The Plains Across: The Overland Emigrants and the Trans-Mississippi West, 1840-60
This volume presents a study of overland travel across the Great Plains of the United States prior to the Civil War. It covers mainly the Oregon, California, and Mormon Trails. The author provides excerpts from the traveler's journals and diaries, along with references from various newspapers throughout the country. He first introduces the political and social ramifications and the pros and cons of overland travel to Oregon and California. He then unravels the "why's" as to the emigrants' desire to pursue such an endeavor, risking loss of everything, including possibly life itself. Readers get a feel for how the "overlanders" got along with each other; their relations with Indians; the battles of overcoming hunger, thirst, cold, etc. The author also mention of private entrepreneurs along the trail who were trading and selling goods at exorbitant prices; the "white Indians" who were white men masqueraded as Indians taking advantage of the emigrants; the Mormon influence throughout the Salt Lake area, along with the "Winter Mormons" who were average non-Mormon emigrants wishing to overwinter in Salt Lake but subjected to cruel and unjust treatments. The author describes the federal government's role in Westward emigration by improving roads, establishing forts along the way and implementing troops to guide and protect the overlanders to safety.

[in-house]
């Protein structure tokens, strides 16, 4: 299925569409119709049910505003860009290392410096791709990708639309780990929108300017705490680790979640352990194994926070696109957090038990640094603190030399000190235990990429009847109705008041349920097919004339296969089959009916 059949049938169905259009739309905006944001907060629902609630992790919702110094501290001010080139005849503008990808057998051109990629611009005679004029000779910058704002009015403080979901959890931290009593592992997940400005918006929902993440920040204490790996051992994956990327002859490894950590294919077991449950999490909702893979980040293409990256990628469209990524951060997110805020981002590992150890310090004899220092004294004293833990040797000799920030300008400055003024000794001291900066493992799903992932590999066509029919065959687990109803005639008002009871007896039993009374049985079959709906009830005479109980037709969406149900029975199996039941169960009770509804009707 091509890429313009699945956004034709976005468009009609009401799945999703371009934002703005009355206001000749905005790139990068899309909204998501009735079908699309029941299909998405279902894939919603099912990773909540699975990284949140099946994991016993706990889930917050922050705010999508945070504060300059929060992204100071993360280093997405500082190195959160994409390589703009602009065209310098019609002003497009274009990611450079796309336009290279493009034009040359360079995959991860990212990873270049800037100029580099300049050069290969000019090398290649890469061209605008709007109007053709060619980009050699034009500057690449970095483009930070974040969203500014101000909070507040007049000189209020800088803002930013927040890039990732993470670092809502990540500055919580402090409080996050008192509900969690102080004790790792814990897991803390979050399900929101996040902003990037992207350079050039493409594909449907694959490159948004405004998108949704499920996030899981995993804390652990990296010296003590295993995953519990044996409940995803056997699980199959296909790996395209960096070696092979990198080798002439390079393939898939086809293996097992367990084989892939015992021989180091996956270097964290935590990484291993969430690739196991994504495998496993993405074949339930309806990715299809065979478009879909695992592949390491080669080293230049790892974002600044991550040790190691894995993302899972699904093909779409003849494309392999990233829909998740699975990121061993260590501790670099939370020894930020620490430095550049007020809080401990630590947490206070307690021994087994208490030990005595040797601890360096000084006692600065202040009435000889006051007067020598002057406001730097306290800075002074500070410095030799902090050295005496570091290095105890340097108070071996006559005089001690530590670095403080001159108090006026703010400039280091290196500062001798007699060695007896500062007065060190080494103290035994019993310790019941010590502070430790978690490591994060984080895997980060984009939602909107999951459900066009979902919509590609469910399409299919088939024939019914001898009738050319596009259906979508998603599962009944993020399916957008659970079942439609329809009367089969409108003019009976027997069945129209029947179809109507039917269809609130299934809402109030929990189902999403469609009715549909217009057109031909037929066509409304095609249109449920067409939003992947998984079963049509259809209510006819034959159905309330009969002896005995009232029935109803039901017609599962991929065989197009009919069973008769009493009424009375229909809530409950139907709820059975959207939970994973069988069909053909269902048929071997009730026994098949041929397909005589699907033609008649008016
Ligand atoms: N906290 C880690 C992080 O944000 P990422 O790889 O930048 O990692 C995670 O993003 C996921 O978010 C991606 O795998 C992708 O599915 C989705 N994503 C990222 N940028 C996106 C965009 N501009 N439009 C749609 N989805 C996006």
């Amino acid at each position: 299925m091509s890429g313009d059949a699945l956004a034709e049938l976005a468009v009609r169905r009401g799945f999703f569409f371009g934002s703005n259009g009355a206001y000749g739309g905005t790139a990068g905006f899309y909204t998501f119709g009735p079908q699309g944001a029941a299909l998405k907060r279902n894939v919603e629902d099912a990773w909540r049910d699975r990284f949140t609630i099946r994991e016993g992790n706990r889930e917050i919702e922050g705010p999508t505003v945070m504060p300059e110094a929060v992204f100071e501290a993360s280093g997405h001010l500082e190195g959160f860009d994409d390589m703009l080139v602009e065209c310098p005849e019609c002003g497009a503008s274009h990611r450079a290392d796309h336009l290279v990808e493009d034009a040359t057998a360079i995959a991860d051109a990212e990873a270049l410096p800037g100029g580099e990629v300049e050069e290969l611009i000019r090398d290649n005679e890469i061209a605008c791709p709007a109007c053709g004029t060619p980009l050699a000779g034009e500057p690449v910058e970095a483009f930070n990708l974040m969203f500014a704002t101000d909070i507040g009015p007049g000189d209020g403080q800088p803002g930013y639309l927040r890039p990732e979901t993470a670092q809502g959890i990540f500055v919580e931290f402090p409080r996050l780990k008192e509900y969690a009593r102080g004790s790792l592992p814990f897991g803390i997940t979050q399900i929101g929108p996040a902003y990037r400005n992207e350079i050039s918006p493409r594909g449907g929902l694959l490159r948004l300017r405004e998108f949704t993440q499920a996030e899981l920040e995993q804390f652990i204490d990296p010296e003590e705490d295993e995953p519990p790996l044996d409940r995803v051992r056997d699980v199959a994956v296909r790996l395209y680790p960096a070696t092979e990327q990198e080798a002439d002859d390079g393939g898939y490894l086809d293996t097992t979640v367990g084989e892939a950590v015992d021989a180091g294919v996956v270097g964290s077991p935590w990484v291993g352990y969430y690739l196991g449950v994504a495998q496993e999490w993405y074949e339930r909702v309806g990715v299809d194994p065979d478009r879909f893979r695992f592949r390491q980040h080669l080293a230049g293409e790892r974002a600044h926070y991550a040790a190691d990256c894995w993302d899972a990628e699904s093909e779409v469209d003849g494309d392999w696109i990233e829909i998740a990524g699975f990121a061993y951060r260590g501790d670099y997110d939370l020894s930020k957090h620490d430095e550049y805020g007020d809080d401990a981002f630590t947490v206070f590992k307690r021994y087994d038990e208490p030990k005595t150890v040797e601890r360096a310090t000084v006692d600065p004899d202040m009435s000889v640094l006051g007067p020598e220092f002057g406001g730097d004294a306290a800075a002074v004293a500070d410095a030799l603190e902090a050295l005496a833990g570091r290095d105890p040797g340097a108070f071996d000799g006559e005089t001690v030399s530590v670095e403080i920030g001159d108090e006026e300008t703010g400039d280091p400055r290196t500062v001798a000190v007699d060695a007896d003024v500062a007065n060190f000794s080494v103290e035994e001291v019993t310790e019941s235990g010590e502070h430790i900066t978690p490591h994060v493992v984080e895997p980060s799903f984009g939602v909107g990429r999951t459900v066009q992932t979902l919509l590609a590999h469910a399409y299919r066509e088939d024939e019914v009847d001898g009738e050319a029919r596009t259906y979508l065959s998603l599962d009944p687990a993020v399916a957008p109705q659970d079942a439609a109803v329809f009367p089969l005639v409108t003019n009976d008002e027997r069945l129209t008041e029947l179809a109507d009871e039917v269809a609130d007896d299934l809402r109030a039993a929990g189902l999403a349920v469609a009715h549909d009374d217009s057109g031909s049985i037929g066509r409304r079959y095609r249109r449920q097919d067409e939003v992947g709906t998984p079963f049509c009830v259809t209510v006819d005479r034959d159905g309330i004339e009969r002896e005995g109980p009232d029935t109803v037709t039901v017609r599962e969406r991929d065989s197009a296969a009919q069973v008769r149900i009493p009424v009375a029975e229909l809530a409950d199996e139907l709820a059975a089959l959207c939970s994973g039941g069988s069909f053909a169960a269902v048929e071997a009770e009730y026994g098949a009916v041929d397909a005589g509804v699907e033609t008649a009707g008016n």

University of Illiniois Press
United States History
Unruh, John D. Jr., "The Plains Across: The Overland Emigrants and the Trans-Mississippi West, 1840-60" (1979). American History. 61.